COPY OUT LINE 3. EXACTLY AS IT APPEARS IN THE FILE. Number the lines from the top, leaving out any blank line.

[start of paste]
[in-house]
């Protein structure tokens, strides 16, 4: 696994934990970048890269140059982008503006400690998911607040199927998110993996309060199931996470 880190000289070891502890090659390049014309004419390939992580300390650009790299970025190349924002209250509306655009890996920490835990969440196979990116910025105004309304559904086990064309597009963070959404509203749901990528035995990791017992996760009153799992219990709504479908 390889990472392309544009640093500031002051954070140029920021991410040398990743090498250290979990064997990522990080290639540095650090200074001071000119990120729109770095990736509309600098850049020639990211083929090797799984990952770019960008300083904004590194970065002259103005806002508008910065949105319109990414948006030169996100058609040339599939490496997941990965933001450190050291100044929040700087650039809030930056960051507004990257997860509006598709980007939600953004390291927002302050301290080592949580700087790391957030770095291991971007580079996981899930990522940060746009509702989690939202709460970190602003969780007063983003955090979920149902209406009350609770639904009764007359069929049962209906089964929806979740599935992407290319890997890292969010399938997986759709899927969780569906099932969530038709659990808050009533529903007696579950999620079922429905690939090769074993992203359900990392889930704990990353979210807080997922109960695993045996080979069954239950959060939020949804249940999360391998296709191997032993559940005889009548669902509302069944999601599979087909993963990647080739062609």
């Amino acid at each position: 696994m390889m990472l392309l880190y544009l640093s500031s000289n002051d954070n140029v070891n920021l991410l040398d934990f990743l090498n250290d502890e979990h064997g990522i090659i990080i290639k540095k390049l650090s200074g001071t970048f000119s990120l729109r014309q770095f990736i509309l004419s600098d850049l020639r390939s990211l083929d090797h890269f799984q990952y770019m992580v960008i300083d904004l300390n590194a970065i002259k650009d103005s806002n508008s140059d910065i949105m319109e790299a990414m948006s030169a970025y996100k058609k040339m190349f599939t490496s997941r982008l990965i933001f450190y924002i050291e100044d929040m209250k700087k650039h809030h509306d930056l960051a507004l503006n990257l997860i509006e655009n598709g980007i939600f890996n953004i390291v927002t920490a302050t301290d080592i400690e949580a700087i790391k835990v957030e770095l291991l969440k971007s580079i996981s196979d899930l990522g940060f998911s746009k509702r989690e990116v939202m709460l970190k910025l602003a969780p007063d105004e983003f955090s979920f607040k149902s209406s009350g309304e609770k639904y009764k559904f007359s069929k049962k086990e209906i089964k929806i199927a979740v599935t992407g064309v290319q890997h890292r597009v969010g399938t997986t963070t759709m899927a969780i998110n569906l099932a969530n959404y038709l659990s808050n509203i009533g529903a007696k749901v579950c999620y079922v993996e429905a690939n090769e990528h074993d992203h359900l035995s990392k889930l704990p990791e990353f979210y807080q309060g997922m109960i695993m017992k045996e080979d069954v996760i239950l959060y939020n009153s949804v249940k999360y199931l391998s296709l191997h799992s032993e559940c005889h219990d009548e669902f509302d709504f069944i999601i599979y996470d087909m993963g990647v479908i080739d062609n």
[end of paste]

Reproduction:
């Amino acid at each position: 696994m390889m990472l392309l880190y544009l640093s500031s000289n002051d954070n140029v070891n920021l991410l040398d934990f990743l090498n250290d502890e979990h064997g990522i090659i990080i290639k540095k390049l650090s200074g001071t970048f000119s990120l729109r014309q770095f990736i509309l004419s600098d850049l020639r390939s990211l083929d090797h890269f799984q990952y770019m992580v960008i300083d904004l300390n590194a970065i002259k650009d103005s806002n508008s140059d910065i949105m319109e790299a990414m948006s030169a970025y996100k058609k040339m190349f599939t490496s997941r982008l990965i933001f450190y924002i050291e100044d929040m209250k700087k650039h809030h509306d930056l960051a507004l503006n990257l997860i509006e655009n598709g980007i939600f890996n953004i390291v927002t920490a302050t301290d080592i400690e949580a700087i790391k835990v957030e770095l291991l969440k971007s580079i996981s196979d899930l990522g940060f998911s746009k509702r989690e990116v939202m709460l970190k910025l602003a969780p007063d105004e983003f955090s979920f607040k149902s209406s009350g309304e609770k639904y009764k559904f007359s069929k049962k086990e209906i089964k929806i199927a979740v599935t992407g064309v290319q890997h890292r597009v969010g399938t997986t963070t759709m899927a969780i998110n569906l099932a969530n959404y038709l659990s808050n509203i009533g529903a007696k749901v579950c999620y079922v993996e429905a690939n090769e990528h074993d992203h359900l035995s990392k889930l704990p990791e990353f979210y807080q309060g997922m109960i695993m017992k045996e080979d069954v996760i239950l959060y939020n009153s949804v249940k999360y199931l391998s296709l191997h799992s032993e559940c005889h219990d009548e669902f509302d709504f069944i999601i599979y996470d087909m993963g990647v479908i080739d062609n």